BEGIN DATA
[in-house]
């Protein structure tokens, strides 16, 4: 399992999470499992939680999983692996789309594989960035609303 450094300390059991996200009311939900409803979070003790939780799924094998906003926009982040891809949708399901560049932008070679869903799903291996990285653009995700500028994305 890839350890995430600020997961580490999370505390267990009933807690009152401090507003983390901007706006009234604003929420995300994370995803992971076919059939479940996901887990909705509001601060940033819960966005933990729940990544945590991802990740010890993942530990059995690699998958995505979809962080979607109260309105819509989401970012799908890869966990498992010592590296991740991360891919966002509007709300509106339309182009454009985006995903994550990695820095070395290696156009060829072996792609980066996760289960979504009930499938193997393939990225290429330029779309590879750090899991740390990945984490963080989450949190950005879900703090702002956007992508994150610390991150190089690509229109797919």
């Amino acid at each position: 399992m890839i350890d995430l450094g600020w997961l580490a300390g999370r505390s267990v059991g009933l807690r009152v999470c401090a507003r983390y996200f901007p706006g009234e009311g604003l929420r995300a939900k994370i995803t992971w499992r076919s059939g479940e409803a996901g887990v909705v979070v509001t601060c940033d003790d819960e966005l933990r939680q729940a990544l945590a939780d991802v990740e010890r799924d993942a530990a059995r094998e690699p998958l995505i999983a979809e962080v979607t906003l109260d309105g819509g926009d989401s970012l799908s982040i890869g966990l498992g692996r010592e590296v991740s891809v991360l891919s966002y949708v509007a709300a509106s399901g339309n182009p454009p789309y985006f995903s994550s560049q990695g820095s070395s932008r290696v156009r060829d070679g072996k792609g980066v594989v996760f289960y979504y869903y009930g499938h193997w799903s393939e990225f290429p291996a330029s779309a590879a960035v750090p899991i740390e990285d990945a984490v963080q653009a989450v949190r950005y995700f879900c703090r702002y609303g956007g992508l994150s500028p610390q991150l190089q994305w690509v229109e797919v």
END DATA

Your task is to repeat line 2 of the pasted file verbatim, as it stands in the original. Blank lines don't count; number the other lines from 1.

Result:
């Protein structure tokens, strides 16, 4: 399992999470499992939680999983692996789309594989960035609303 450094300390059991996200009311939900409803979070003790939780799924094998906003926009982040891809949708399901560049932008070679869903799903291996990285653009995700500028994305 890839350890995430600020997961580490999370505390267990009933807690009152401090507003983390901007706006009234604003929420995300994370995803992971076919059939479940996901887990909705509001601060940033819960966005933990729940990544945590991802990740010890993942530990059995690699998958995505979809962080979607109260309105819509989401970012799908890869966990498992010592590296991740991360891919966002509007709300509106339309182009454009985006995903994550990695820095070395290696156009060829072996792609980066996760289960979504009930499938193997393939990225290429330029779309590879750090899991740390990945984490963080989450949190950005879900703090702002956007992508994150610390991150190089690509229109797919």